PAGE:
Darcy Green is running as an independent in the 2018 Delta municipal election. (Contributed photo)

Darcy Green is running as an independent in the 2018 Delta municipal election. (Contributed photo)

Delta council candidate Darcy Green calls for better neighbourhood planning

If elected, Green said he would work to create neighbourhood plans for more specific areas

Independent council candidate Darcy Green is calling for the creation of specific area plans in Delta’s official community plan (OCP), with the hope that better plans will help residents understand their changing communities.

“For many years, the OCP has been the guide for development in Delta,” Green said in a press release. “We must create more specific area plans so development fits the needs of a neighbourhood rather than a community.”

Currently, Delta has its official community plan, as well as area plans for North Delta, Ladner and Tsawwassen. Within the different area plans are some neighbourhood-specific plans, such as the Scott Road Revitalization Corridor and the Townline Node.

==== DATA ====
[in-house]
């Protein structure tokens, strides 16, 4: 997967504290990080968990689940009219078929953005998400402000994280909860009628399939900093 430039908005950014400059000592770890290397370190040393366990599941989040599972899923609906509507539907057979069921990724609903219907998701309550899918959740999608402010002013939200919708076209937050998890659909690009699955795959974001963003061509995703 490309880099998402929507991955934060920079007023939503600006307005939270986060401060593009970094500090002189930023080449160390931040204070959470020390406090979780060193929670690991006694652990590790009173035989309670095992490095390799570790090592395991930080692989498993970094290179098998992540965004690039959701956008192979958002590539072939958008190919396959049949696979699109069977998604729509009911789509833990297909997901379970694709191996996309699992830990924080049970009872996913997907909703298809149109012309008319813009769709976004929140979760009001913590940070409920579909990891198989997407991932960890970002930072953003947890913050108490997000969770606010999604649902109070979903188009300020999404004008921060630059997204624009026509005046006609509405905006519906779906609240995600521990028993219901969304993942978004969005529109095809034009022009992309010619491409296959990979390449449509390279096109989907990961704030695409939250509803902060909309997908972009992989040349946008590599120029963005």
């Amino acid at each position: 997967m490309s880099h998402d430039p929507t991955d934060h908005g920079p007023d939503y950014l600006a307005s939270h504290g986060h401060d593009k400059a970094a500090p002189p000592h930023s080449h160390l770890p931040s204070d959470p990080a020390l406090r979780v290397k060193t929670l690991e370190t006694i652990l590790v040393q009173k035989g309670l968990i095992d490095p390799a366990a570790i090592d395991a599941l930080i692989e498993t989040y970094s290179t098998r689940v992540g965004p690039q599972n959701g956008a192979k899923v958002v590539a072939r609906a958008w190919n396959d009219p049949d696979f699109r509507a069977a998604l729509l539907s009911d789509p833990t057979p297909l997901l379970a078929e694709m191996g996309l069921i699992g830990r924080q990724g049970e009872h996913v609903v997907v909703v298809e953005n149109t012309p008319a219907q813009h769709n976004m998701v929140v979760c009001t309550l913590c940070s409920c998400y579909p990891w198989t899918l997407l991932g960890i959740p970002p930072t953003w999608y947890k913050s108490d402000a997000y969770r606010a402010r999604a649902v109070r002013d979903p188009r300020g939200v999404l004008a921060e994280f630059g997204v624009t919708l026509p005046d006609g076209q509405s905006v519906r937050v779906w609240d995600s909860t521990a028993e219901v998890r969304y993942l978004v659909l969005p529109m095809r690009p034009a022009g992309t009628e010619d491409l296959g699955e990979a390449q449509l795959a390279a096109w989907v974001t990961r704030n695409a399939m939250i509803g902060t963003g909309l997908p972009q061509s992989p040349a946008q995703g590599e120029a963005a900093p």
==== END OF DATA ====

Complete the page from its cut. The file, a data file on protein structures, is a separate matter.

But, Green said, there aren’t plans for many of the residential neighbourhoods in Delta, which can create problems for development in those areas.

RELATED: Delta council candidate Green announces campaign priorities

“Eventually, Delta needs to get to a point where there are more specific area plans for every neighbourhood in Delta,” he said in an email, pointing to neighbourhoods like Sunshine Hills, Sunshine Woods and Canterbury Heights. “These neighbourhoods have very different needs and development plans should suit each area.”

The current issue with the official community plan, Green said, is that it is being continually updated, which can make it difficult for residents to see what their communities will look like in the short- and long-term.

“In my conversations with residents, I am hearing that they are concerned a sudden change to the OCP will negatively affect their neighbourhood,” Green said in his release. “I have also heard from residents that they are weary about moving to more densified areas of Delta because of these sudden changes. It is simply not good for the growth of these areas of our city.”

He went on to say that the creation of neighbourhood area plans would allow residents to have more input into development in their immediate communities, and would set a clear expectation for what type of builds are allowed in each area. These kind of plans would also provide an opportunity to explore locations for “creative housing options,” such as co-housing, he said.

The civic election will take place on Oct. 20, with advance voting on Oct. 10 and 11.

SEE ALSO: 43 candidates running in Delta civic election



editor@northdeltareporter.com

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